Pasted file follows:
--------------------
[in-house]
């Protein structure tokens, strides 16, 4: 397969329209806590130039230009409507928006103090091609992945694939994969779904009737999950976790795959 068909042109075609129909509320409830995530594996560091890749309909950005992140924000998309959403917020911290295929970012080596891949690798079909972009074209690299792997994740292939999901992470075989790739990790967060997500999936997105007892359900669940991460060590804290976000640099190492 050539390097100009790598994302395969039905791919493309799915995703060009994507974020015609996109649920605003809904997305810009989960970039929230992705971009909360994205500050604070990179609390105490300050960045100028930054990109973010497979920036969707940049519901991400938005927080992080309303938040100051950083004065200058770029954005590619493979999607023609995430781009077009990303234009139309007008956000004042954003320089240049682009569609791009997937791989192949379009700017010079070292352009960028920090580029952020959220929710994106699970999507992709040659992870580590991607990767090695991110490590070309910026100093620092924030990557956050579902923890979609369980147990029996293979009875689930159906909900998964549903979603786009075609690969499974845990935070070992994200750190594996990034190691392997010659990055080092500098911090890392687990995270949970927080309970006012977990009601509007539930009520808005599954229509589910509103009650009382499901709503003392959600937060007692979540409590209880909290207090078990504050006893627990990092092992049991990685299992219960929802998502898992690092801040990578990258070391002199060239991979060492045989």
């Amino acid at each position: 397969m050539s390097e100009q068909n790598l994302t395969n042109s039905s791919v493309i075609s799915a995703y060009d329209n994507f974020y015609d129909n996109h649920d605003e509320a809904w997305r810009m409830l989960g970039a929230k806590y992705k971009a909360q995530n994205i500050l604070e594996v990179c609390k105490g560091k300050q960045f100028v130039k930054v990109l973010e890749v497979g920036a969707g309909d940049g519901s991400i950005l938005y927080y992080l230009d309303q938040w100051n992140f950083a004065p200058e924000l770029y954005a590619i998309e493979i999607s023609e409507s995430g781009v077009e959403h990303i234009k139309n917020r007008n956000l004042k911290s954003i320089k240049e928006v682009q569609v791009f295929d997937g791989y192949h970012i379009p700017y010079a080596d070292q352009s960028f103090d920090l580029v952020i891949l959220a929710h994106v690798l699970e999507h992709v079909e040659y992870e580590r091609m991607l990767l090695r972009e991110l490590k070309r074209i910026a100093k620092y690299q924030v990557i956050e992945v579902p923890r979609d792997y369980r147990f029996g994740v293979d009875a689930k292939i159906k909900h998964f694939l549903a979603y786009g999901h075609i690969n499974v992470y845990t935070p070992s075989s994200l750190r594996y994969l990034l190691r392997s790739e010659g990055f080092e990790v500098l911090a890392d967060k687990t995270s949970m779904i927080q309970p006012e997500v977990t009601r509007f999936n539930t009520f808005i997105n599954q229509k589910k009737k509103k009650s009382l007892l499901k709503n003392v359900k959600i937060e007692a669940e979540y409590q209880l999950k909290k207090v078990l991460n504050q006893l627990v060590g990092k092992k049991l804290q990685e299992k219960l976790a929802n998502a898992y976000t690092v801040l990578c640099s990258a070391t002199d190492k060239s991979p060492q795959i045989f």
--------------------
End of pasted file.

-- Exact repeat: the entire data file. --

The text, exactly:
[in-house]
């Protein structure tokens, strides 16, 4: 397969329209806590130039230009409507928006103090091609992945694939994969779904009737999950976790795959 068909042109075609129909509320409830995530594996560091890749309909950005992140924000998309959403917020911290295929970012080596891949690798079909972009074209690299792997994740292939999901992470075989790739990790967060997500999936997105007892359900669940991460060590804290976000640099190492 050539390097100009790598994302395969039905791919493309799915995703060009994507974020015609996109649920605003809904997305810009989960970039929230992705971009909360994205500050604070990179609390105490300050960045100028930054990109973010497979920036969707940049519901991400938005927080992080309303938040100051950083004065200058770029954005590619493979999607023609995430781009077009990303234009139309007008956000004042954003320089240049682009569609791009997937791989192949379009700017010079070292352009960028920090580029952020959220929710994106699970999507992709040659992870580590991607990767090695991110490590070309910026100093620092924030990557956050579902923890979609369980147990029996293979009875689930159906909900998964549903979603786009075609690969499974845990935070070992994200750190594996990034190691392997010659990055080092500098911090890392687990995270949970927080309970006012977990009601509007539930009520808005599954229509589910509103009650009382499901709503003392959600937060007692979540409590209880909290207090078990504050006893627990990092092992049991990685299992219960929802998502898992690092801040990578990258070391002199060239991979060492045989």
């Amino acid at each position: 397969m050539s390097e100009q068909n790598l994302t395969n042109s039905s791919v493309i075609s799915a995703y060009d329209n994507f974020y015609d129909n996109h649920d605003e509320a809904w997305r810009m409830l989960g970039a929230k806590y992705k971009a909360q995530n994205i500050l604070e594996v990179c609390k105490g560091k300050q960045f100028v130039k930054v990109l973010e890749v497979g920036a969707g309909d940049g519901s991400i950005l938005y927080y992080l230009d309303q938040w100051n992140f950083a004065p200058e924000l770029y954005a590619i998309e493979i999607s023609e409507s995430g781009v077009e959403h990303i234009k139309n917020r007008n956000l004042k911290s954003i320089k240049e928006v682009q569609v791009f295929d997937g791989y192949h970012i379009p700017y010079a080596d070292q352009s960028f103090d920090l580029v952020i891949l959220a929710h994106v690798l699970e999507h992709v079909e040659y992870e580590r091609m991607l990767l090695r972009e991110l490590k070309r074209i910026a100093k620092y690299q924030v990557i956050e992945v579902p923890r979609d792997y369980r147990f029996g994740v293979d009875a689930k292939i159906k909900h998964f694939l549903a979603y786009g999901h075609i690969n499974v992470y845990t935070p070992s075989s994200l750190r594996y994969l990034l190691r392997s790739e010659g990055f080092e990790v500098l911090a890392d967060k687990t995270s949970m779904i927080q309970p006012e997500v977990t009601r509007f999936n539930t009520f808005i997105n599954q229509k589910k009737k509103k009650s009382l007892l499901k709503n003392v359900k959600i937060e007692a669940e979540y409590q209880l999950k909290k207090v078990l991460n504050q006893l627990v060590g990092k092992k049991l804290q990685e299992k219960l976790a929802n998502a898992y976000t690092v801040l990578c640099s990258a070391t002199d190492k060239s991979p060492q795959i045989f």